At its core, ROTTERDAM is a powerful, character-driven tale of love and identity about what happens in a lesbian relationship when one partner decides to identify as transgender and begins the process of switching from female to male. Would such a situation be a deal breaker for you, especially if you are not attracted to the opposite sex? Could your deep and abiding love for that person allow you to accept the change and stay together? Or like so many other couples of all sexual orientations, would such a challenge drive you into divorce court?
The play opens just prior to New Year's Eve in present-day Rotterdam, a port town in the Netherlands, where we meet Alice and Fiona, a lesbian couple together for the past 7 years, who live with Fiona's brother Josh (Ryan Brophy), who just happens to be Alice's former boyfriend with whom she first moved to Rotterdam. He deeply loves both women, in differently ways of course, and wants to support them in being happy in all aspects of their lives, whether together or apart. But if Alice were to decide to return to him once Fiona transitions, he would be one happy fella.
We first meet Alice (Miranda Wynne) as she struggles to gain the courage to send an email to her parents telling them she's a lesbian. But before Alice hits send, her girlfriend Fiona (Ashley Romans, whose performance will astonish you with its heartfelt realism) reveals that she has always identified as a man and now wants to live as one beginning in the New Year. Thus is set in motion a tale of new beginnings, much soul-searching, and a true test of whether love can really keep every couple together in the face of unexpected and life-altering change.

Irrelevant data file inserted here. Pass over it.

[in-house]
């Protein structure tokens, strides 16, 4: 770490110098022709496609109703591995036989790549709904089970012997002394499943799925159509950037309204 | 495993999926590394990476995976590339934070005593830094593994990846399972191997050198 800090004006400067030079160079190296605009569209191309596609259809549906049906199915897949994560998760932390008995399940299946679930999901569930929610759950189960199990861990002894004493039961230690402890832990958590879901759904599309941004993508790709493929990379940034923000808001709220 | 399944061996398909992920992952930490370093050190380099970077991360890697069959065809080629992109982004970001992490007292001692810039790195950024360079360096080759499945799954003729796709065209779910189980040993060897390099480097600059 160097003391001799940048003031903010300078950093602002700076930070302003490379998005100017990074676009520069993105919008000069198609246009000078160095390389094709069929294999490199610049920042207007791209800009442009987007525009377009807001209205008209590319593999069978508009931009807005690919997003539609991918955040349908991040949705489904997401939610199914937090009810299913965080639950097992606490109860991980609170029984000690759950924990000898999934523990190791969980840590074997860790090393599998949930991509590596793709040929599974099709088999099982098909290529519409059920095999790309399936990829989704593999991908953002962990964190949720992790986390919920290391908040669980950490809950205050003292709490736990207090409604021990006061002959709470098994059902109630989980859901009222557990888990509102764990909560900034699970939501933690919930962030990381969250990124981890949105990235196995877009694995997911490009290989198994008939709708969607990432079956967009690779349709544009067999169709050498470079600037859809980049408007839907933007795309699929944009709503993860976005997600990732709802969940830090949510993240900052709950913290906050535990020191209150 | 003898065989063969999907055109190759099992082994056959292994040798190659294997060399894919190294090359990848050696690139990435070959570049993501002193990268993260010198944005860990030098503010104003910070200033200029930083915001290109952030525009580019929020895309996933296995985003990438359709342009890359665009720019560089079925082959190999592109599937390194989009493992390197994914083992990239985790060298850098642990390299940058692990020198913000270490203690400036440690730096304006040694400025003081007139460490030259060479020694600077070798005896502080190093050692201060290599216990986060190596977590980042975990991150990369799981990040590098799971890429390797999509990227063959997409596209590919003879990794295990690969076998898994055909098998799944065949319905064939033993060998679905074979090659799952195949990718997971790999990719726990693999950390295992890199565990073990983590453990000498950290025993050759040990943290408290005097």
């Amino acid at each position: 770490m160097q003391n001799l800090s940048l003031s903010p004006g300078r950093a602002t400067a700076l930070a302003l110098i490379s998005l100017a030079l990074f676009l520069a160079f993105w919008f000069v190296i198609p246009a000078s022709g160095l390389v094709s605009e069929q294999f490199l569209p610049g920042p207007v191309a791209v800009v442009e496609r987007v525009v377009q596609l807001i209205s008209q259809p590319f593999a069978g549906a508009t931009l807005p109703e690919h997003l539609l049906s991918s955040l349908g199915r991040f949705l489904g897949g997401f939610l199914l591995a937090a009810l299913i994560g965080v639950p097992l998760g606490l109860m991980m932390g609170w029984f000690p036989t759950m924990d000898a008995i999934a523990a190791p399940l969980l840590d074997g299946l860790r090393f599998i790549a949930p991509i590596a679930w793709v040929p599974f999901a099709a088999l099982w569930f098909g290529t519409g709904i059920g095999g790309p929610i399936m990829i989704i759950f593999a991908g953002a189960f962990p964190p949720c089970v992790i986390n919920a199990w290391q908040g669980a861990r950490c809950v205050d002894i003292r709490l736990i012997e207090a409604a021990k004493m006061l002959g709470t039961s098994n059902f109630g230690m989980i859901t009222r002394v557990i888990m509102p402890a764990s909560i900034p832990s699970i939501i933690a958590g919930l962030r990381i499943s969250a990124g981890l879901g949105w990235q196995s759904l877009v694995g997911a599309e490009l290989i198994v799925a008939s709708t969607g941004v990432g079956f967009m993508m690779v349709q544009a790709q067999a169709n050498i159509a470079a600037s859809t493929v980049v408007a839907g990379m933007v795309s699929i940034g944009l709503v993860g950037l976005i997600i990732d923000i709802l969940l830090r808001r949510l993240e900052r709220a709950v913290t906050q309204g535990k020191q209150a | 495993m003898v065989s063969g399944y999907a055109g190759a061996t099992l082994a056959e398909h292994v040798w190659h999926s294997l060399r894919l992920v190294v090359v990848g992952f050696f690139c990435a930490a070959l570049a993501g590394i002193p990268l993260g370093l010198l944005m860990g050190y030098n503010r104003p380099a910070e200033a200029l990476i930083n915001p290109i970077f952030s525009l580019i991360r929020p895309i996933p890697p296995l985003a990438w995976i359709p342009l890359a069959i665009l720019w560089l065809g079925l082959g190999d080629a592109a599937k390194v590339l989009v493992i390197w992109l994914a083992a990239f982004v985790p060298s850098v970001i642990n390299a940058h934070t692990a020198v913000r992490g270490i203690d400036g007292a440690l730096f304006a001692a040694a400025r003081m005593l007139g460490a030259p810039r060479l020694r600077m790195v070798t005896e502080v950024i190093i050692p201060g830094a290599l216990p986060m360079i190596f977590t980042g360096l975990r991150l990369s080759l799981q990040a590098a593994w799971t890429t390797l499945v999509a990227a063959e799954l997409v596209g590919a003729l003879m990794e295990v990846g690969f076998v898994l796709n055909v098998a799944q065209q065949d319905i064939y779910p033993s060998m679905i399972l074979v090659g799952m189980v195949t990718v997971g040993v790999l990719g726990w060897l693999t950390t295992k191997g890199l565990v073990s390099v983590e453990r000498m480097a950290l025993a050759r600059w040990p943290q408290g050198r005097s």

Of course, Fiona's revelation throws their relationship into a tailspin, especially since Alice admits there is no way she could ever be physically attracted to a male, even as much as she truly loves Fiona. You will sense the frustration and heartache for both of them as Fiona physically transforms herself, beginning the process in front of the audience with Alice's assistance, to wear a chest binder and insist she now be called Adrian. But with the change in her appearance into that of male and her desire to be accepted as one, Alice struggles with her orientation choice and eventually turns to another woman (Audrey Cain, who rejoices in her personal freedom as the free-spirited and totally out Lelani) for the physical affections she desires, all the while still loving the now-gone Fiona with all her heart.